Unions worried outsourcing of QR work will lead to job cuts

PLANS to outsource chunks of Queensland Rail have unions fearing more than 880 workers in Queensland's regional areas will lose their jobs.

The vast majority - estimated to be up to 75% - of those 880 are maintenance workers, although there are also station staff and caterers in the mix.

These numbers do not include workers in Gympie, Sunshine Coast or Gold Coast which are considered part of the south-east network.

Major centres for QR's workers are in Cairns and Bundaberg, the sites of its two major regional depots.

The government-owned rail company maintains 6000km of rail outside south-east Queensland, although the former QR National - now Aurizon - shoulders maintenance for rail that primarily services industry.

The government estimates it costs $2000 to subsidise each passenger who travels on its most rural lines, either from Townsville to Mt Isa or between Brisbane and Charleville.

If the state outsourced these lines, it would aim to have private operators contractually bound to continue delivering the routes.

But unions worry jobs and safety standards will disappear.

The Rail Tram and Bus Union believes recommendations made by the Commission of Audit in its findings this week means no job within QR should be considered safe.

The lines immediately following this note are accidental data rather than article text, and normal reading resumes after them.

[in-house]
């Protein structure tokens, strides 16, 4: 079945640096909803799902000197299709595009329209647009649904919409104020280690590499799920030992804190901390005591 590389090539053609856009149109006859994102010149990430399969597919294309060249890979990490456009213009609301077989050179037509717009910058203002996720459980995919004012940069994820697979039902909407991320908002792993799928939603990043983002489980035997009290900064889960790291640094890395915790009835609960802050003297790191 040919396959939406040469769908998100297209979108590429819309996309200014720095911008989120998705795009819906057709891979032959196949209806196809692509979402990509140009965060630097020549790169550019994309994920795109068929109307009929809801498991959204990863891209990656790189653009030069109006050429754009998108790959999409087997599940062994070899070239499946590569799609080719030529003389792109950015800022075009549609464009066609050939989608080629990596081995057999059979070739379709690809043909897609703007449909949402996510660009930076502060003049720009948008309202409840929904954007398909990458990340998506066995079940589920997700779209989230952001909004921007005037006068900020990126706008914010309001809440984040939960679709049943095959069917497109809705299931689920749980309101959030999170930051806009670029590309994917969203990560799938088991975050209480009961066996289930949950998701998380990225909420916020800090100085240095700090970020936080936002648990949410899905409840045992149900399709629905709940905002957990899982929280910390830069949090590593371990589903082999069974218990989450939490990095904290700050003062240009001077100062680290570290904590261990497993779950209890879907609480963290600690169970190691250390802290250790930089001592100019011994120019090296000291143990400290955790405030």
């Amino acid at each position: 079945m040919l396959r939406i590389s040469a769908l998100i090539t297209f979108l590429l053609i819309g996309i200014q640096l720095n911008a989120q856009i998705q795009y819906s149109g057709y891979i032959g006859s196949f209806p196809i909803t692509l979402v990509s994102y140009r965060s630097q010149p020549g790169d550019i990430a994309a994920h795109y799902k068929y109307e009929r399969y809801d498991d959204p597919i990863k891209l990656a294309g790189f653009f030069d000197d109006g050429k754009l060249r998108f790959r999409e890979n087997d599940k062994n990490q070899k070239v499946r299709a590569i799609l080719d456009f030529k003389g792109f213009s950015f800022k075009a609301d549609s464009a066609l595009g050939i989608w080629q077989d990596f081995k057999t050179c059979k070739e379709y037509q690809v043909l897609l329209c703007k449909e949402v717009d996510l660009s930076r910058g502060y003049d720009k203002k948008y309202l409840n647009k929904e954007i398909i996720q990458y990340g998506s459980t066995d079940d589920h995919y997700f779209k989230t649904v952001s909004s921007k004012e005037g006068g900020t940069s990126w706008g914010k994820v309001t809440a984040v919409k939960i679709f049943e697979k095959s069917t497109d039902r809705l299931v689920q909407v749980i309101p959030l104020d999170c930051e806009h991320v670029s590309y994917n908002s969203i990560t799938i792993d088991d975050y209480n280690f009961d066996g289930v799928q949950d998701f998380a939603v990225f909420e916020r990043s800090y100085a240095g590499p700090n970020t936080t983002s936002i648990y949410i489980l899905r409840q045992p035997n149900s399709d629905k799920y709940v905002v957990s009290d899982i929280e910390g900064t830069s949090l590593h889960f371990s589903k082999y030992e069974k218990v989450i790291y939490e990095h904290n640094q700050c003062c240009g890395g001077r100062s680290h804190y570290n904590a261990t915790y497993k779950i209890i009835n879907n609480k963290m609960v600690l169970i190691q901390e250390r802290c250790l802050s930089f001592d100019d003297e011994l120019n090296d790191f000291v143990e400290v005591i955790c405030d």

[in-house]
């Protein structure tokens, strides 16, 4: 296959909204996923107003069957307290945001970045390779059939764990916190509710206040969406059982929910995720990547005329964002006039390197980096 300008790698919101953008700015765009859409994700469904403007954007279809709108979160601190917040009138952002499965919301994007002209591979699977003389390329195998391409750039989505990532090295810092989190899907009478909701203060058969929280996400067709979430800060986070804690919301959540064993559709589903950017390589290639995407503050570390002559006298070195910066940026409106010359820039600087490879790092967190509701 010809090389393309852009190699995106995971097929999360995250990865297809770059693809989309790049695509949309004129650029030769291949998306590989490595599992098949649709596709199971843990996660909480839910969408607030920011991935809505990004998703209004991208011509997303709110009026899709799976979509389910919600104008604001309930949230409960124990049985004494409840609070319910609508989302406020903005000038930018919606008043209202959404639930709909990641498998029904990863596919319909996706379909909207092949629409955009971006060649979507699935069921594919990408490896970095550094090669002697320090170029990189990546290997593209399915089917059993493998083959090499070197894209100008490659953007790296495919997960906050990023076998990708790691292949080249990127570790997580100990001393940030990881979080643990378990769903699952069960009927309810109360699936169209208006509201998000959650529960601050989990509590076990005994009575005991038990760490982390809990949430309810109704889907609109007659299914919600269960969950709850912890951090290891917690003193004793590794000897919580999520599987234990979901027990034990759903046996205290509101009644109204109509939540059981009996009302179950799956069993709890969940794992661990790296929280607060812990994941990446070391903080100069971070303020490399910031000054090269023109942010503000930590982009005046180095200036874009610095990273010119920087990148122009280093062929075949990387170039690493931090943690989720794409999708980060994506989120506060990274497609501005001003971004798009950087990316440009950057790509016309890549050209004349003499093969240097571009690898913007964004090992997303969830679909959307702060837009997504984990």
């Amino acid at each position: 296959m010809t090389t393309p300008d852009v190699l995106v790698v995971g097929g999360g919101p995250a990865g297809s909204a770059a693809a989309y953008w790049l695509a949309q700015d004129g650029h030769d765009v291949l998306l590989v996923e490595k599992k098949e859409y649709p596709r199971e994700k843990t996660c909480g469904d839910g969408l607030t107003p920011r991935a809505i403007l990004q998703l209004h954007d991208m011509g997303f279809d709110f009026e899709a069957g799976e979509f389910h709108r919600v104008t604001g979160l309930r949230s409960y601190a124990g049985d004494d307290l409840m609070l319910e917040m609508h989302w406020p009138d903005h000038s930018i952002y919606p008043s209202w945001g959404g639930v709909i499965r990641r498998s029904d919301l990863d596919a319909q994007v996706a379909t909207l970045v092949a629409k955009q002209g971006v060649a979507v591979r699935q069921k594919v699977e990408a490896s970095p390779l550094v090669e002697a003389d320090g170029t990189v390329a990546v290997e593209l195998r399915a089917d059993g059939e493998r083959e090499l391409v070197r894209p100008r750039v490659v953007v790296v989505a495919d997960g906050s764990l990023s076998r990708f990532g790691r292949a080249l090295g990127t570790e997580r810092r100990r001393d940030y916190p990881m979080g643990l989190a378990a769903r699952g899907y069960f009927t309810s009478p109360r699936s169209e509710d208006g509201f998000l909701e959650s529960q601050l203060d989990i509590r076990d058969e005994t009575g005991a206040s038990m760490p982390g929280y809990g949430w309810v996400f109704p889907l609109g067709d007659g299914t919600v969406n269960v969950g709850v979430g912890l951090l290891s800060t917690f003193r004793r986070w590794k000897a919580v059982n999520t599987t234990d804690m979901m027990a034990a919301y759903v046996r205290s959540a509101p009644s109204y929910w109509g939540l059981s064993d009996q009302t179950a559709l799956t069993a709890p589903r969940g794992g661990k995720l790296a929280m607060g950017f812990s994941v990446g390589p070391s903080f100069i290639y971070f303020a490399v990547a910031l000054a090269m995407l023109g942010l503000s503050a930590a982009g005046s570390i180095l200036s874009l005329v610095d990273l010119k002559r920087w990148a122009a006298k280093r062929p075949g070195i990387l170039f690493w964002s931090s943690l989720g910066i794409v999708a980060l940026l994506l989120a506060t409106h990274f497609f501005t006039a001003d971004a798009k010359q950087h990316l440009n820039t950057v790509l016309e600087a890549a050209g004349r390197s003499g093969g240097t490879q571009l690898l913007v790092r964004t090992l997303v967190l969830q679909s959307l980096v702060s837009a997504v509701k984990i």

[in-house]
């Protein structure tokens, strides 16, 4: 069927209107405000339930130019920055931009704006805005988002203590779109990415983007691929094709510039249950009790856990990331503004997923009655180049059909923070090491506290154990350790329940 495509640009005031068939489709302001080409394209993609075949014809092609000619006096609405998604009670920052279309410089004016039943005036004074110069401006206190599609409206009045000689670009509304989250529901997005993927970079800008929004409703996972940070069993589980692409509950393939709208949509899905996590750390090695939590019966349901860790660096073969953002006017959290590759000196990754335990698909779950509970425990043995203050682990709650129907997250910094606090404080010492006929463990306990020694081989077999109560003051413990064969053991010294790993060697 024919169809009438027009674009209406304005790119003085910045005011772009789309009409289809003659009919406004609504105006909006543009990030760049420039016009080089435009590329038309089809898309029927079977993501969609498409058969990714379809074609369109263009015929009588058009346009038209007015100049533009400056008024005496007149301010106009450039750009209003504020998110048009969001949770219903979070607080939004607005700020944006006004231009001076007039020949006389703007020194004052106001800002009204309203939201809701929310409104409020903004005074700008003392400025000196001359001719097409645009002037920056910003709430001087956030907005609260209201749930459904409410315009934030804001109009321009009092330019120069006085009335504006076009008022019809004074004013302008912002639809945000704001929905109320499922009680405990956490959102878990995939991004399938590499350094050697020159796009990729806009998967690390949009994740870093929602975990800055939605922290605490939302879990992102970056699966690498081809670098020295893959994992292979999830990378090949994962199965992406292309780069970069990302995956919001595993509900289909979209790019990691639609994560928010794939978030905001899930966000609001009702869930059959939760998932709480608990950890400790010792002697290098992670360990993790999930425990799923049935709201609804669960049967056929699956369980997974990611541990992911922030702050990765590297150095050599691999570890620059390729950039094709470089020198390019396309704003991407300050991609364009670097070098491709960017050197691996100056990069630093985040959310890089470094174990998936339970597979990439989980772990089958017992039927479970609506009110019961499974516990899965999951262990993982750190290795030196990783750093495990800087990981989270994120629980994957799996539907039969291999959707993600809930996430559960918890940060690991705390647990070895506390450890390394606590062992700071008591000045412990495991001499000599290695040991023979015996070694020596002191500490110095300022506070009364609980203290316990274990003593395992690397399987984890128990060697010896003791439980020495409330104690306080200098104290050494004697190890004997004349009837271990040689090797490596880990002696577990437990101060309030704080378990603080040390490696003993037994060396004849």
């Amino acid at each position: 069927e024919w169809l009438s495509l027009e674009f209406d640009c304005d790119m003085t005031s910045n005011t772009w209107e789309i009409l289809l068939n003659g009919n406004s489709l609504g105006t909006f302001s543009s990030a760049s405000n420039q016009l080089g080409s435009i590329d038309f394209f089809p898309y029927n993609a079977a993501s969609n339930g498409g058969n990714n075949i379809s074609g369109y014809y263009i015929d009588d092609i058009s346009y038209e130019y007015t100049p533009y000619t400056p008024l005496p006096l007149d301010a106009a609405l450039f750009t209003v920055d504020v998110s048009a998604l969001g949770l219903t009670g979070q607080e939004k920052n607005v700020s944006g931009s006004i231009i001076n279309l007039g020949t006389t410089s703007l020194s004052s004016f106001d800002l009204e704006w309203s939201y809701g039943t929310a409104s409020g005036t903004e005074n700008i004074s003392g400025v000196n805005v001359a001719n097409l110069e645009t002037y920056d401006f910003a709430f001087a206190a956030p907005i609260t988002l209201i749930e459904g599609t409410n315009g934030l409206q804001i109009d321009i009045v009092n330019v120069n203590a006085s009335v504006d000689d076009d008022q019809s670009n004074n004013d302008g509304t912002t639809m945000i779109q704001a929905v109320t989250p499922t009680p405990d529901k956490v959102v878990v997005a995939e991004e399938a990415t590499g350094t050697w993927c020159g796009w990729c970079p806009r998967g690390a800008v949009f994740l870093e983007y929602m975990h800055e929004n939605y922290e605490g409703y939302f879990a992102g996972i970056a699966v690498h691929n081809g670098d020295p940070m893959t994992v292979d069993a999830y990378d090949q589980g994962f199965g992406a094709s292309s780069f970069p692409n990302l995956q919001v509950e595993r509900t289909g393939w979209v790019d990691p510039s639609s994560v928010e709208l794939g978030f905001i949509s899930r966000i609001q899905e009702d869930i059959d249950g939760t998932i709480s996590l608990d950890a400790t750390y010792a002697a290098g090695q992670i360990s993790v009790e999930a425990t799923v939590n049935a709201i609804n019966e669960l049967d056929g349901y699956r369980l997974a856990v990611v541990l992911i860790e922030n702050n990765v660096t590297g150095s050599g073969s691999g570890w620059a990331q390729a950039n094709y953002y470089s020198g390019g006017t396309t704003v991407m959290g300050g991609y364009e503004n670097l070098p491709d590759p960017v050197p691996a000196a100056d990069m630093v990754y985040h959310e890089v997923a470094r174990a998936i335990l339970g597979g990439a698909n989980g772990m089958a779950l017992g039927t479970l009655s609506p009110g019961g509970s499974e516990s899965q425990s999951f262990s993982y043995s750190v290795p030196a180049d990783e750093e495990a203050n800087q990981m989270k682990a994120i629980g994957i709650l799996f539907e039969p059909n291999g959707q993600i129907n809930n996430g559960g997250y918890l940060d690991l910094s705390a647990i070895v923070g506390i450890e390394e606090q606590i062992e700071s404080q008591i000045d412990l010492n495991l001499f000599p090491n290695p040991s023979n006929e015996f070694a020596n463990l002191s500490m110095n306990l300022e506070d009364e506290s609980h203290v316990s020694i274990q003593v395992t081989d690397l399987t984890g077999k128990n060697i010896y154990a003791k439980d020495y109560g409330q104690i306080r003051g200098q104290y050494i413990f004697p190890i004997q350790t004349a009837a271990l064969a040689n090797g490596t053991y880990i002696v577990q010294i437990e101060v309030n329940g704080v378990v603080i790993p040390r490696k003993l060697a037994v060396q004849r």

State secretary Owen Doogan said the combination of two suggestions - to put regional passenger services to competitive tender and outsource maintenance - meant there was be almost nothing left of the QR people know today.

"There is nobody within QR that has been excluded from the potential of being privatised," Mr Doogan said.

"This is the privatisation line that not even Anna Bligh was prepared to trade in."

He said the focus on safety that was a top priority for the government workers could slip under a private firm.

Treasurer Tim Nicholls said if programs could be done cheaper and more efficiently by groups outside government, it needed to be considered.

"The union movement has no monopoly on doing things the right way," he said on Tuesday.

"We've said if we can deliver the services at the same or better quality, at a better price through the non-government sector, then we should be doing that."

Although the state has accepted the commission's recommendations, decisions on how it will act on them are yet to be made.

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